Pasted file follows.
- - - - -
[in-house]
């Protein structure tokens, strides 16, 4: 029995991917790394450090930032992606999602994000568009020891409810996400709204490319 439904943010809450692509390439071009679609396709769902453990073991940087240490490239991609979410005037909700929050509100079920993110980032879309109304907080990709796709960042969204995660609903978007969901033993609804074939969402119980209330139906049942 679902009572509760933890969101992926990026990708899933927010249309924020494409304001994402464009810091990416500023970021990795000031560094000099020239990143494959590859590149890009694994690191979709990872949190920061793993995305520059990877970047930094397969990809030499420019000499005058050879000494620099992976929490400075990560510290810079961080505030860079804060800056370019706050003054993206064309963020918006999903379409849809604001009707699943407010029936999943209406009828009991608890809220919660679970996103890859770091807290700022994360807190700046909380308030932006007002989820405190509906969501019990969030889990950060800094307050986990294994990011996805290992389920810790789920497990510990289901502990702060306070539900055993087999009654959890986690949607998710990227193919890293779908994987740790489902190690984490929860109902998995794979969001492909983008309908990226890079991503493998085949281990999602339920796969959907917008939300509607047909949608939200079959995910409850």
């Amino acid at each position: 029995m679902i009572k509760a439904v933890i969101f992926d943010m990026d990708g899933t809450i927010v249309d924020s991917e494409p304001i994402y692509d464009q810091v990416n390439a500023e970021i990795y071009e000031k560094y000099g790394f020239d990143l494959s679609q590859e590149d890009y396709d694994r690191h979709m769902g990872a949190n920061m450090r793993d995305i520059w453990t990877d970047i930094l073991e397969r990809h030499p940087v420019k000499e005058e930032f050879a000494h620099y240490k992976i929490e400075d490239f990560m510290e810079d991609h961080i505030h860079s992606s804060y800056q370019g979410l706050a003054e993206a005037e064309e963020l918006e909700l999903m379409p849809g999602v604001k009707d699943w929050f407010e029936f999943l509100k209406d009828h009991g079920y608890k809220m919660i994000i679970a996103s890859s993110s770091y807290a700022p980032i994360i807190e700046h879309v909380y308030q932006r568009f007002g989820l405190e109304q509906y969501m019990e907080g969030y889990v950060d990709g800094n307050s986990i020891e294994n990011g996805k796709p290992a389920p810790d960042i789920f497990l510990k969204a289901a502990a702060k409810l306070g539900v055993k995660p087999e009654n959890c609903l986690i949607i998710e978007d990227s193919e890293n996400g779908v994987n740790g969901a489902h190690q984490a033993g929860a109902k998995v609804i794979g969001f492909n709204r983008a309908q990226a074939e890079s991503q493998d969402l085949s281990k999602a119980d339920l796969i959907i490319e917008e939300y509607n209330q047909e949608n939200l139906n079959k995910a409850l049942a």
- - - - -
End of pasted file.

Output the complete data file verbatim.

[in-house]
């Protein structure tokens, strides 16, 4: 029995991917790394450090930032992606999602994000568009020891409810996400709204490319 439904943010809450692509390439071009679609396709769902453990073991940087240490490239991609979410005037909700929050509100079920993110980032879309109304907080990709796709960042969204995660609903978007969901033993609804074939969402119980209330139906049942 679902009572509760933890969101992926990026990708899933927010249309924020494409304001994402464009810091990416500023970021990795000031560094000099020239990143494959590859590149890009694994690191979709990872949190920061793993995305520059990877970047930094397969990809030499420019000499005058050879000494620099992976929490400075990560510290810079961080505030860079804060800056370019706050003054993206064309963020918006999903379409849809604001009707699943407010029936999943209406009828009991608890809220919660679970996103890859770091807290700022994360807190700046909380308030932006007002989820405190509906969501019990969030889990950060800094307050986990294994990011996805290992389920810790789920497990510990289901502990702060306070539900055993087999009654959890986690949607998710990227193919890293779908994987740790489902190690984490929860109902998995794979969001492909983008309908990226890079991503493998085949281990999602339920796969959907917008939300509607047909949608939200079959995910409850």
């Amino acid at each position: 029995m679902i009572k509760a439904v933890i969101f992926d943010m990026d990708g899933t809450i927010v249309d924020s991917e494409p304001i994402y692509d464009q810091v990416n390439a500023e970021i990795y071009e000031k560094y000099g790394f020239d990143l494959s679609q590859e590149d890009y396709d694994r690191h979709m769902g990872a949190n920061m450090r793993d995305i520059w453990t990877d970047i930094l073991e397969r990809h030499p940087v420019k000499e005058e930032f050879a000494h620099y240490k992976i929490e400075d490239f990560m510290e810079d991609h961080i505030h860079s992606s804060y800056q370019g979410l706050a003054e993206a005037e064309e963020l918006e909700l999903m379409p849809g999602v604001k009707d699943w929050f407010e029936f999943l509100k209406d009828h009991g079920y608890k809220m919660i994000i679970a996103s890859s993110s770091y807290a700022p980032i994360i807190e700046h879309v909380y308030q932006r568009f007002g989820l405190e109304q509906y969501m019990e907080g969030y889990v950060d990709g800094n307050s986990i020891e294994n990011g996805k796709p290992a389920p810790d960042i789920f497990l510990k969204a289901a502990a702060k409810l306070g539900v055993k995660p087999e009654n959890c609903l986690i949607i998710e978007d990227s193919e890293n996400g779908v994987n740790g969901a489902h190690q984490a033993g929860a109902k998995v609804i794979g969001f492909n709204r983008a309908q990226a074939e890079s991503q493998d969402l085949s281990k999602a119980d339920l796969i959907i490319e917008e939300y509607n209330q047909e949608n939200l139906n079959k995910a409850l049942a």